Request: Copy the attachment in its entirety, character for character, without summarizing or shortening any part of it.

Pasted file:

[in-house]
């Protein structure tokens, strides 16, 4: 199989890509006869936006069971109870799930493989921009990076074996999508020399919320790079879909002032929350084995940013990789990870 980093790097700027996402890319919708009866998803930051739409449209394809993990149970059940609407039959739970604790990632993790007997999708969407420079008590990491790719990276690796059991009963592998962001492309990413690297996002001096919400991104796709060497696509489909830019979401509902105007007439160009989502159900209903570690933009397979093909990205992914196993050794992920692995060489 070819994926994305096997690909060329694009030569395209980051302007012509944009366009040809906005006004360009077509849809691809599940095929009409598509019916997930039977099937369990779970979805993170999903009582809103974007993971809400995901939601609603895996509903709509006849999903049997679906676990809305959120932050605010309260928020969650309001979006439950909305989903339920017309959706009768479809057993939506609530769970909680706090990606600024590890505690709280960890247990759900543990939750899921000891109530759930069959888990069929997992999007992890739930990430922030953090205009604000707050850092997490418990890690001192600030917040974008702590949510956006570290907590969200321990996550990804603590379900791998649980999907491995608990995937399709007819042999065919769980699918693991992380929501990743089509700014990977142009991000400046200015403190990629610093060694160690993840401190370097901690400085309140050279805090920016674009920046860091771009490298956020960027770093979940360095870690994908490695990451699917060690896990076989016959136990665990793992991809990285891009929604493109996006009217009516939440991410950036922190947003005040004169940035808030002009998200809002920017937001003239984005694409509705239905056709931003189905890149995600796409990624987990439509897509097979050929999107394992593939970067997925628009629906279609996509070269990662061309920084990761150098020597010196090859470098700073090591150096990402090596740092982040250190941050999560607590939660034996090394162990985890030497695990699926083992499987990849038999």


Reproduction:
[in-house]
């Protein structure tokens, strides 16, 4: 199989890509006869936006069971109870799930493989921009990076074996999508020399919320790079879909002032929350084995940013990789990870 980093790097700027996402890319919708009866998803930051739409449209394809993990149970059940609407039959739970604790990632993790007997999708969407420079008590990491790719990276690796059991009963592998962001492309990413690297996002001096919400991104796709060497696509489909830019979401509902105007007439160009989502159900209903570690933009397979093909990205992914196993050794992920692995060489 070819994926994305096997690909060329694009030569395209980051302007012509944009366009040809906005006004360009077509849809691809599940095929009409598509019916997930039977099937369990779970979805993170999903009582809103974007993971809400995901939601609603895996509903709509006849999903049997679906676990809305959120932050605010309260928020969650309001979006439950909305989903339920017309959706009768479809057993939506609530769970909680706090990606600024590890505690709280960890247990759900543990939750899921000891109530759930069959888990069929997992999007992890739930990430922030953090205009604000707050850092997490418990890690001192600030917040974008702590949510956006570290907590969200321990996550990804603590379900791998649980999907491995608990995937399709007819042999065919769980699918693991992380929501990743089509700014990977142009991000400046200015403190990629610093060694160690993840401190370097901690400085309140050279805090920016674009920046860091771009490298956020960027770093979940360095870690994908490695990451699917060690896990076989016959136990665990793992991809990285891009929604493109996006009217009516939440991410950036922190947003005040004169940035808030002009998200809002920017937001003239984005694409509705239905056709931003189905890149995600796409990624987990439509897509097979050929999107394992593939970067997925628009629906279609996509070269990662061309920084990761150098020597010196090859470098700073090591150096990402090596740092982040250190941050999560607590939660034996090394162990985890030497695990699926083992499987990849038999």